The Recycling Dilemma: Strategies for the Environmentally-Conscious Hoarder

November 27, 2015 by

In honor of the United Nations Climate Change Conference in Paris last week, I thought it might be appropriate to write about two of the TOP TEN HOARDED ITEMS:

  • Excessive recycling materials that don’t get recycled
  • Plastic bags

recycling1While it is wonderful to applaud individuals who commit to recycling as a principle to help our environment, this lifestyle choice can create some added pressure for people who suffer from hoarding disorder. These individuals may mentally overcommit to keeping and recycling, and are unable to discard and follow through the recycling task to completion. In other words, the items to be recycled never make their way out of the home on garbage day, or they never get to the recycling depot, or thrift store. This problem may exacerbate an already cluttered environment.

The person may not have the space or enough large containers to hold the volume of items that they feel committed to recycle. Perhaps the kitchen or garage is not set up adequately. Without the right tools, the person uses whatever they have handy, such as grocery bags, to collect and store the items.

Before making a commitment to this lifestyle, it is important to make sure that you have the space, tools, and energy to follow through. If something negatively affects your life such as an illness, family crisis, or cyclical co-morbid factor, the volume of items you are so carefully storing to recycle can quickly get out of hand if you don’t have the energy to keep up with the work.

If you have Obsessive-Compulsive Disorder (OCD), Attention Deficit Disorder (ADD), or Attention Deficit Hyperactivity Disorder (ADHD), it is important that you SEE the items, so, for example, in the kitchen use open shelves, not cupboards to store the items. This provides a visual clue and reward so that you can go back and anticipate where to retrieve them.

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PLASTIC, PLASTIC EVERYWHERE
While it is true in some communities that plastic bags cost 5 cents, if you keep those bags, but don’t take them back to the store with you, and then you spend another 5 cents for more, what has been achieved? I know we have all been guilty of this from time to time, but here are some strategies you might try:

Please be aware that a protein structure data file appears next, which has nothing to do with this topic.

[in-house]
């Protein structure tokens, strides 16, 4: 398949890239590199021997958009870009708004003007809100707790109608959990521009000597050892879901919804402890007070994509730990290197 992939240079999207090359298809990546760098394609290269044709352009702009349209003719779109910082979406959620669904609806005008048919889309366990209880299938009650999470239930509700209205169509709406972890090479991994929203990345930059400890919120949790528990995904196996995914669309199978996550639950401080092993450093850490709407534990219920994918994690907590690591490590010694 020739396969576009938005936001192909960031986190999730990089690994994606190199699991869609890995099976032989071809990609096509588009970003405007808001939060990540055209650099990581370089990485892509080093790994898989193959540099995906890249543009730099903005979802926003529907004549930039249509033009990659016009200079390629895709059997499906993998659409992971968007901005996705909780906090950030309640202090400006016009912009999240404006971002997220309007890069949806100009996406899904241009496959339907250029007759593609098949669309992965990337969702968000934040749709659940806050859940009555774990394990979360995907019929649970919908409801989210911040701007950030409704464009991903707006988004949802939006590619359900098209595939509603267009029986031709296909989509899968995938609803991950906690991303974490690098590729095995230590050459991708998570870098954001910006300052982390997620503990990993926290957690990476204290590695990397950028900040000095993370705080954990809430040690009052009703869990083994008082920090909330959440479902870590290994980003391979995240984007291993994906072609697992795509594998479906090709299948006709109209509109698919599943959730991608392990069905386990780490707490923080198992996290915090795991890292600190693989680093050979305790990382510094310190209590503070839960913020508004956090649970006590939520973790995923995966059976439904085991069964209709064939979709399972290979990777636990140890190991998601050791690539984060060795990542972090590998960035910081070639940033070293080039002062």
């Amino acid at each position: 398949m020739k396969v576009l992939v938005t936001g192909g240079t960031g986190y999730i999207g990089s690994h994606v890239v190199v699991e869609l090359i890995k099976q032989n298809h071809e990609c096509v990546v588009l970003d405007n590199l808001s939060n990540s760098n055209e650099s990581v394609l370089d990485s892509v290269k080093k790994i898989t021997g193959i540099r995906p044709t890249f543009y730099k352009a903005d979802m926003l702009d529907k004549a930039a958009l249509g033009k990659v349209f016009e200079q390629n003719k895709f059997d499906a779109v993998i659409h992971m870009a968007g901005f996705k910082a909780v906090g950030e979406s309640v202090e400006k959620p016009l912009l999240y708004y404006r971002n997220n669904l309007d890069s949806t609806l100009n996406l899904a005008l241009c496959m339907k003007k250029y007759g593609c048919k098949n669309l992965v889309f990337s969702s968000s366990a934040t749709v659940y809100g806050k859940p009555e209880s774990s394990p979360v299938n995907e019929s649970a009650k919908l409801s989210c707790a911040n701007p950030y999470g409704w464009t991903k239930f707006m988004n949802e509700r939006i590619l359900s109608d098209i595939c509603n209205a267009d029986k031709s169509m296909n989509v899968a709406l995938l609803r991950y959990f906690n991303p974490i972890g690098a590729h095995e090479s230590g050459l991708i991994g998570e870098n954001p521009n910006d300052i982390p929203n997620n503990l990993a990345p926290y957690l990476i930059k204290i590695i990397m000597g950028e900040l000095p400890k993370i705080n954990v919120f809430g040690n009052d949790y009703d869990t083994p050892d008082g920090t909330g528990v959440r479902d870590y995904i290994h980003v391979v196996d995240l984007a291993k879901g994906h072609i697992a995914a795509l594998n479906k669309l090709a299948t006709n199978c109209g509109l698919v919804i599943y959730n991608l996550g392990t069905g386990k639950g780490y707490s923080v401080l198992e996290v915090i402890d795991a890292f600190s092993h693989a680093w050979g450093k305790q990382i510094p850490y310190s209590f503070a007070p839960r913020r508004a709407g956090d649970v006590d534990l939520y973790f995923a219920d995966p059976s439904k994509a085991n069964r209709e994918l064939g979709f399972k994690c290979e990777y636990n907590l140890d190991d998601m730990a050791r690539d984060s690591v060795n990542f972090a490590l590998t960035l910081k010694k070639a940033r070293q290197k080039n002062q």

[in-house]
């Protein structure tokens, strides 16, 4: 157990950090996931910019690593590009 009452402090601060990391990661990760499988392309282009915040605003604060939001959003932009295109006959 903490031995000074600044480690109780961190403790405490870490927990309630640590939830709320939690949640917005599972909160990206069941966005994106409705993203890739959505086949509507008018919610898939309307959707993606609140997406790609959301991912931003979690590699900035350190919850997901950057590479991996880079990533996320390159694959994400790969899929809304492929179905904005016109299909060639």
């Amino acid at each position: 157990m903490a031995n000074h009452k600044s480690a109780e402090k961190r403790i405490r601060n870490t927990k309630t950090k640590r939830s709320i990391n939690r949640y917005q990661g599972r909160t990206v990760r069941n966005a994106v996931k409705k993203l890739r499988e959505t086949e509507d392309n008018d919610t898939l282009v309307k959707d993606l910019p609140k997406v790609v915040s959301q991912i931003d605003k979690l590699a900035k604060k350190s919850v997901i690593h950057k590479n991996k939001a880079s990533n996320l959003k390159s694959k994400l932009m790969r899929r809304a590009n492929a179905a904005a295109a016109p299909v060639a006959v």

• Put the plastic bags in a small plastic container in the truck of your car so that they are always with you, or invest in a FEW reusable bags.
  • Get a small plastic bag caddy (not expandable) and fill it with bags, then recycle the rest. There is a very low probability that you will ever need more than this. And the probability is so low, it is not worth devoting extra space to all those extra plastic bags. Realistically, take a look at the last month, and see how many plastic bags you used.
  • Check to see if there are specialty stores in your area that carry dedicated containers for recycling. Invest in a few of these containers to create a recycling center in a space in your environment that would be appropriate, and available. This is a long–term solution that can help to reduce your fear that you won’t have enough of a temporary solution like plastic bags. A little investment in the right, long term, permanent tool can actually cost you less in money and aggravation. It will also help you to meet your recycling goals, and yield better long-term success for the lifestyle commitment you have set for yourself.
  • I hesitate to advocate against recycling, but if you feel overwhelmed and you're not keeping up with it, I would rather advocate for lessening the amount of material you bring into the home that you need to recycle, if you can't keep up with it and you're not prepared to invest in a more permanent, long-term solution that supports this commitment you want to make.

Check out www.hoarding.ca for more information about hoarding and watch for the new book entitled Clearing the Path: Take Back Your Life When Your Things are Taking Over by Elaine Birchall and Suzanne Cronkwright COMING SOON. Follow us on twitter @Clearingthepath or Facebook at Clearingthepathbook.


About the Authors

Elaine Birchall MSW RSW

Elaine is recognized as the leading Canadian expert in the field of Hoarding. With over 20 years’ experience as a community based and clinical social worker, she has provided training and consultation to individuals, families, professionals, and community organizations across North America and internationally. In the last three years alone, Elaine has assisted 212 clients/families and over 130 peers, and offered more than 80 training courses and workshops on hoarding to individuals and professionals in North America. She is sought after as a keynote speaker and her work has received frequent acknowledgement in print, radio (U.S.A. and Canada), and television media, including features on W5, Canada AM, and 16x9 The Bigger Picture.  She recently hosted a six-part series with Canadian regional TV, Channel 22 in the Ottawa area.

Suzanne Cronkwright

Suzanne is a successful technical writer, editor, and instructional design professional with over 30 years’ experience in both high tech and government in Canada. She is recognized for her ability to translate complex technical subject matter into simple, clear procedures. Working with Elaine on Clearing the Path has provided a wonderful opportunity for Suzanne to fulfill a lifelong dream of using her writing skills to “make a difference” in the lives of those around her.